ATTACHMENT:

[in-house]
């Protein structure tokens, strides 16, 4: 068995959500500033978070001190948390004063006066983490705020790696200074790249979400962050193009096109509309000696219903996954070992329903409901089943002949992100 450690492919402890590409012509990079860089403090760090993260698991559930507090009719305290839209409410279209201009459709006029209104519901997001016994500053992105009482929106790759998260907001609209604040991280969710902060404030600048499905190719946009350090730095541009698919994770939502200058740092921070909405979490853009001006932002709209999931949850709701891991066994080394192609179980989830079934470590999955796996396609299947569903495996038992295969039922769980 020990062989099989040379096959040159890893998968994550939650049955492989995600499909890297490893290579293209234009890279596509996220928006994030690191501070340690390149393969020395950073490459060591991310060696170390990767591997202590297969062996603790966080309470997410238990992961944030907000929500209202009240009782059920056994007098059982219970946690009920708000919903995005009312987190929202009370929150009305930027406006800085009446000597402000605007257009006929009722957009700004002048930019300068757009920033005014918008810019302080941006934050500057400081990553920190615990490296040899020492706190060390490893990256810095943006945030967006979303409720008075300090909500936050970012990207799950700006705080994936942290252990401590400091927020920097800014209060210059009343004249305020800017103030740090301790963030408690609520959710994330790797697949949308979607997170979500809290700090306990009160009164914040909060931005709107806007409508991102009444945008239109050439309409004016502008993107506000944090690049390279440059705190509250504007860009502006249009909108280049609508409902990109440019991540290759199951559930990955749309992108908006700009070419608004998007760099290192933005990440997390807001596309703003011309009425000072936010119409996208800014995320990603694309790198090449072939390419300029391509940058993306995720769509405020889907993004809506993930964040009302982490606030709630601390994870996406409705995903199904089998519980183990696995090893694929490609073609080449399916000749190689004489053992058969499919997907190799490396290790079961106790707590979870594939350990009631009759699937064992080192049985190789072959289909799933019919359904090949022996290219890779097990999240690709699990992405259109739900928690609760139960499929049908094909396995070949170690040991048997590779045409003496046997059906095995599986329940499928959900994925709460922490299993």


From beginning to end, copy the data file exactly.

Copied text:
[in-house]
């Protein structure tokens, strides 16, 4: 068995959500500033978070001190948390004063006066983490705020790696200074790249979400962050193009096109509309000696219903996954070992329903409901089943002949992100 450690492919402890590409012509990079860089403090760090993260698991559930507090009719305290839209409410279209201009459709006029209104519901997001016994500053992105009482929106790759998260907001609209604040991280969710902060404030600048499905190719946009350090730095541009698919994770939502200058740092921070909405979490853009001006932002709209999931949850709701891991066994080394192609179980989830079934470590999955796996396609299947569903495996038992295969039922769980 020990062989099989040379096959040159890893998968994550939650049955492989995600499909890297490893290579293209234009890279596509996220928006994030690191501070340690390149393969020395950073490459060591991310060696170390990767591997202590297969062996603790966080309470997410238990992961944030907000929500209202009240009782059920056994007098059982219970946690009920708000919903995005009312987190929202009370929150009305930027406006800085009446000597402000605007257009006929009722957009700004002048930019300068757009920033005014918008810019302080941006934050500057400081990553920190615990490296040899020492706190060390490893990256810095943006945030967006979303409720008075300090909500936050970012990207799950700006705080994936942290252990401590400091927020920097800014209060210059009343004249305020800017103030740090301790963030408690609520959710994330790797697949949308979607997170979500809290700090306990009160009164914040909060931005709107806007409508991102009444945008239109050439309409004016502008993107506000944090690049390279440059705190509250504007860009502006249009909108280049609508409902990109440019991540290759199951559930990955749309992108908006700009070419608004998007760099290192933005990440997390807001596309703003011309009425000072936010119409996208800014995320990603694309790198090449072939390419300029391509940058993306995720769509405020889907993004809506993930964040009302982490606030709630601390994870996406409705995903199904089998519980183990696995090893694929490609073609080449399916000749190689004489053992058969499919997907190799490396290790079961106790707590979870594939350990009631009759699937064992080192049985190789072959289909799933019919359904090949022996290219890779097990999240690709699990992405259109739900928690609760139960499929049908094909396995070949170690040991048997590779045409003496046997059906095995599986329940499928959900994925709460922490299993």